On stage, he showed a baby's onesie that was fitted with sensors to monitor its temperature, pulse and breathing. By clipping a toy turtle with Edison inside onto the onesie, the baby's vitals are broadcast to the parents.
But instead of being sent to a PC or a smartphone app, the data was sent to a pair of smart coffee mugs that flashed colored lights when the baby needed attention. A smart milk bottle warmer nearby began to heat milk as soon as the baby started crying.
It's a whole new world of embedded computing that Intel and other vendors at CES hope to propagate, but whether people will respond to that much technology in their lives remains to be seen. The industry has a tendency to develop technologies and find out later if people want to use them.
Such pervasive computing will raise new concerns about privacy and security. To help address security, Krzanich announced that parts of Intel's McAfee security software will be available free of charge this year for use in all mobile devices. McAfee products will also transition to a new Intel Security brand over time.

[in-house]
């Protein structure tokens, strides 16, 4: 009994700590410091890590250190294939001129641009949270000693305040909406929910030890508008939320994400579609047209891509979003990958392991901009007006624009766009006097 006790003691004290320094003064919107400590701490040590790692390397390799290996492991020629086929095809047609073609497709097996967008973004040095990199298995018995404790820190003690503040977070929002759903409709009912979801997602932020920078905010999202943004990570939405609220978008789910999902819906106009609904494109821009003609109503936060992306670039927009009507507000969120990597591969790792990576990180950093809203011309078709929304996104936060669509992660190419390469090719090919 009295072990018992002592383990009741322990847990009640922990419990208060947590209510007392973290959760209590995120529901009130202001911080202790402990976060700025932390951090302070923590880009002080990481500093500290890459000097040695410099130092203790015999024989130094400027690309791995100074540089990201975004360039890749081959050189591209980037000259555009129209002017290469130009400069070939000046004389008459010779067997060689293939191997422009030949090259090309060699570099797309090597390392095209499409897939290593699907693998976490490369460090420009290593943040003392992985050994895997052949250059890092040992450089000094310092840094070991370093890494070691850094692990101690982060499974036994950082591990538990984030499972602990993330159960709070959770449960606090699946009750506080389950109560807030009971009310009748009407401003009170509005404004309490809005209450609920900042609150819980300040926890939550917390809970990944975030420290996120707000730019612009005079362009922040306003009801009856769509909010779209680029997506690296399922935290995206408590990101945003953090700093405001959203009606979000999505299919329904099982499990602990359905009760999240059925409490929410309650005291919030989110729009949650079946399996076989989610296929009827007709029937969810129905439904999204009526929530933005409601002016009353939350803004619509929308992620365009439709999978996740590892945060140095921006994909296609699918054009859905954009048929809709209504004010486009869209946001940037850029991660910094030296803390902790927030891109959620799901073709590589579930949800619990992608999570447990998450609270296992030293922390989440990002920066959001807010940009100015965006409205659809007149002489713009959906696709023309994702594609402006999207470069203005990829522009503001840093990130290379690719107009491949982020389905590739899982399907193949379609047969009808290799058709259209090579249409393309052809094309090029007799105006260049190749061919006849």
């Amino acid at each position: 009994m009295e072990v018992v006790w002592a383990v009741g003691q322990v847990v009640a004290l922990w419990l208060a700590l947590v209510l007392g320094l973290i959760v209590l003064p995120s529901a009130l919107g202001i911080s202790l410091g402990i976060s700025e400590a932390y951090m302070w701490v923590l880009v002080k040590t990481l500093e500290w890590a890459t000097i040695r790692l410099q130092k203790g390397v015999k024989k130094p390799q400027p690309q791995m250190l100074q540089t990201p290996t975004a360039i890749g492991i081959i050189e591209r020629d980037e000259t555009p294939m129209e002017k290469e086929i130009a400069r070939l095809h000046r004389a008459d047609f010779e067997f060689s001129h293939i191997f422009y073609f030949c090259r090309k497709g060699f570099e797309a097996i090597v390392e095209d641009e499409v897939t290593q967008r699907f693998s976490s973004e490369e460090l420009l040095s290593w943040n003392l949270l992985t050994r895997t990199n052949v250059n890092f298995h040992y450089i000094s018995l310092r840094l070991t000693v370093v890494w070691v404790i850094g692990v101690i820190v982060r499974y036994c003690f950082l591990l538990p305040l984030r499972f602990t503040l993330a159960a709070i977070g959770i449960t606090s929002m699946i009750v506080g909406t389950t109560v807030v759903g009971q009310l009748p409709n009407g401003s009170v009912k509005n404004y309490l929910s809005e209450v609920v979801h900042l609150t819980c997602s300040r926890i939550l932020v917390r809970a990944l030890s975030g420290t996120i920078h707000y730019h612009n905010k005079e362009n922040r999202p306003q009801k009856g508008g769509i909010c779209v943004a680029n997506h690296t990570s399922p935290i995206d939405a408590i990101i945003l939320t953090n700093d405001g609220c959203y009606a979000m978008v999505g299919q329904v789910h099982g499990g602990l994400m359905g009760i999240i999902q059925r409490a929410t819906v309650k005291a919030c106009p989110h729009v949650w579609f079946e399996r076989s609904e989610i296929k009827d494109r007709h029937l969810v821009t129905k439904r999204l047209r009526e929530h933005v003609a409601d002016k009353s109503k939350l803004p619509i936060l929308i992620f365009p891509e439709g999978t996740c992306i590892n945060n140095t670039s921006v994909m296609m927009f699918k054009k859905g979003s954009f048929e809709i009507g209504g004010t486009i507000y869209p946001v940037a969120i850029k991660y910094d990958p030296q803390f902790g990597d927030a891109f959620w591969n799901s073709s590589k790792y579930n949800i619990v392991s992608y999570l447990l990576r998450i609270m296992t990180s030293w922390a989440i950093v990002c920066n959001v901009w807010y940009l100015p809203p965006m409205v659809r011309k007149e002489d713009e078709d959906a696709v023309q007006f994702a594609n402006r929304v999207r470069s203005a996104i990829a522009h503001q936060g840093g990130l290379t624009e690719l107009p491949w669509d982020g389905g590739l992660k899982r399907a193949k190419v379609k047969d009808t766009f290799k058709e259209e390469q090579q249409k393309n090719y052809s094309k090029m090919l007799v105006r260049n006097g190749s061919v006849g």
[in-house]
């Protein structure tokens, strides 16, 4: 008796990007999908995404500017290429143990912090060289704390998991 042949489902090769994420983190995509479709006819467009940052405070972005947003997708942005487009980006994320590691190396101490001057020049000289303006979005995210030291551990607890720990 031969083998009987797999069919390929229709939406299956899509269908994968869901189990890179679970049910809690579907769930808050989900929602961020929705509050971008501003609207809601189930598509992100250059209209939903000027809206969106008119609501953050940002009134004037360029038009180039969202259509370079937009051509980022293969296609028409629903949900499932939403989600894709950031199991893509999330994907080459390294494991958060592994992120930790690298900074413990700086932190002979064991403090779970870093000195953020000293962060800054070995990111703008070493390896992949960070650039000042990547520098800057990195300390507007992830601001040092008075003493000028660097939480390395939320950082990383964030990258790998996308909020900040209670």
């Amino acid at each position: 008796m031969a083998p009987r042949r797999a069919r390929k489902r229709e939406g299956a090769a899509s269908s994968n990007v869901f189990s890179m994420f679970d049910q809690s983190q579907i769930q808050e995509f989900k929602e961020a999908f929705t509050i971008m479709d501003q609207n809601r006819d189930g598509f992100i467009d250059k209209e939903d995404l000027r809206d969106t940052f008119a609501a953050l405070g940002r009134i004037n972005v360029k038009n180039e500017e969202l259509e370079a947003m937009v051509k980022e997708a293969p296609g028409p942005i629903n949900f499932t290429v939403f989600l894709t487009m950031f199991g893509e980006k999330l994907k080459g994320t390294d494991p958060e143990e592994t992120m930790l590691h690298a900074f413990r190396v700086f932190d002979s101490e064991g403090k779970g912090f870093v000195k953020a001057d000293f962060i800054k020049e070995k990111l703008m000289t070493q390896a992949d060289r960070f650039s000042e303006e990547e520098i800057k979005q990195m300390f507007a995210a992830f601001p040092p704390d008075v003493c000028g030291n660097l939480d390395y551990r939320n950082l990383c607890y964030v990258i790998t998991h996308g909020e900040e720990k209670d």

"It doesn't even have to be IA (the Intel Architecture)," Krzanich said. "It could be ARM, it could be anything."
It will be up to device makers if they want Intel's security software in their gadgets, but if they do it could be a handy way for Intel to get its technology into more phones and tablets.
Krzanich also talked about the growing use of tablets in the workplace, where he said people need both Android and Windows. To that end, he announced what he called "the world's first dual-OS system running both Windows and Android."
It's a tablet that lets the user switch quickly between Windows and Android, apparently at the push of a button, without needing to reboot the system. He didn't say when it would be offered as an actual product or who by.
These capabilities will revolutionize how business gets done," according to the Intel CEO.
He also showed additional uses for the RealSense 3D imaging technology that Intel announced earlier Monday. It's a camera sensor that fits into a laptop or tablet and can build a 3D map of what it sees, a bit like the technology in Microsoft's Kinect.
An engineer created a 3D scan of an Intel "bunny" toy, then used design software to turn the 3D image into a key ring. He then printed the key ring on stage using a 3D printer.
The idea was to show how businesses could use RealSense to change the way they design and prototype products, one of the big emerging uses for 3D printing.
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